Life & Letters

Correspondence

About this Item

Title: Walt Whitman to William D. O'Connor, 24 August [1886]

Date: August 24, [1886]

Whitman Archive ID: nyp.00551

Source: The Henry W. and Albert A. Berg Collection of English and American Literature, New York Public Library. The transcription presented here is derived from Walt Whitman, The Correspondence, ed. Edwin Haviland Miller (New York: New York University Press, 1961–1977), 4:45. For a description of the editorial rationale behind our treatment of the correspondence, see our statement of editorial policy.

Contributors to digital file: Stefan Schöberlein, Kyle Barton, Marie Ernster, Stephanie Blalock, and Paige Wilkinson




328 Mickle Street
Camden New Jersey1
Aug. 24 p m

Charles Eldridge2 was here yesterday noon—a pleasant 3 hour visit—went to Atlantic City in the 5 p m train en route for Boston—

Nothing very different with me—I get quite a good many letters from Europe (some buyers)—rec'd a German (Wisconsin) paper with a long notice of L of G. & me, to–day—Fine weather here, & I am alone.

Love to you—
Walt Whitman


Correspondent:
William Douglas O'Connor (1832–1889) was the author of the grand and grandiloquent Whitman pamphlet "The Good Gray Poet," published in 1866 (a digital version of the pamphlet is available at "The Good Gray Poet: A Vindication"). For more on Whitman's relationship with O'Connor, see Deshae E. Lott, "O'Connor, William Douglas (1832–1889)," Walt Whitman: An Encyclopedia, ed. J.R. LeMaster and Donald D. Kummings (New York: Garland Publishing, 1998).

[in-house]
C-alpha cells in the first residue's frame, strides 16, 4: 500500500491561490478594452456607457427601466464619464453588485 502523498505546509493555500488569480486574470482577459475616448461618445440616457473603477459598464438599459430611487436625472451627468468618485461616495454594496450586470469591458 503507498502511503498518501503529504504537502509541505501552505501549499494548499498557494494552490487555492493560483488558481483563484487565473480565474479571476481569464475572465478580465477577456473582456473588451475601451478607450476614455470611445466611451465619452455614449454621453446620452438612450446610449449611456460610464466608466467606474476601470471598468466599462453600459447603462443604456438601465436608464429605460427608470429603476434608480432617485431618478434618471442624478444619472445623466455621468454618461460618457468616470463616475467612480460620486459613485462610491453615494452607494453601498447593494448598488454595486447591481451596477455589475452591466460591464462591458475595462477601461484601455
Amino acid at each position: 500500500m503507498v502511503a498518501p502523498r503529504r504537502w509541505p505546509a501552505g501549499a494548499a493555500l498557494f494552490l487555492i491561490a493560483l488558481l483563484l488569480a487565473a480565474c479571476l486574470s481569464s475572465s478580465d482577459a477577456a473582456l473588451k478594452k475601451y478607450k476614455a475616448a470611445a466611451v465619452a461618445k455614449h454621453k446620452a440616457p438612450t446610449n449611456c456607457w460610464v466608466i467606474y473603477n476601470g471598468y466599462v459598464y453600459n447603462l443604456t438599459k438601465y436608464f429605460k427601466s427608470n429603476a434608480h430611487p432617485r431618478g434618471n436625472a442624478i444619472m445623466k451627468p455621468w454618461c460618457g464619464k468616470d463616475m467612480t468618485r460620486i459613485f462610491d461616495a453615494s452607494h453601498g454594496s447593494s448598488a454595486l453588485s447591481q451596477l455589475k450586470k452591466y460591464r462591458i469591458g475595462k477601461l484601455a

Notes:

1. This letter is endorsed: Answ'd Dec 11/86. It is addressed: Wm D O'Connor | Life Saving Service | Washington | D C. It is postmarked: Camden | Aug | 25 | 6 AM | N.J.; Washington, Rec'd. | Aug | 25 | 2 30 PM | 1886 | 4. [back]

2. Charles W. Eldridge (1837–1903) was one half of the Boston-based abolitionist publishing firm Thayer and Eldridge, who issued the 1860 edition of Leaves of Grass. In December 1862, on his way to find his injured brother George in Fredericksburg, Virginia, Whitman stopped in Washington and encountered Eldridge, who had become a clerk in the office of the army paymaster, Major Lyman Hapgood. Eldridge eventually obtained a desk for Whitman in Hapgood's office. For more on Whitman's relationship with Thayer and Eldridge, see David Breckenridge Donlon, "Thayer, William Wilde (1829–1896) and Charles W. Eldridge (1837–1903)." [back]


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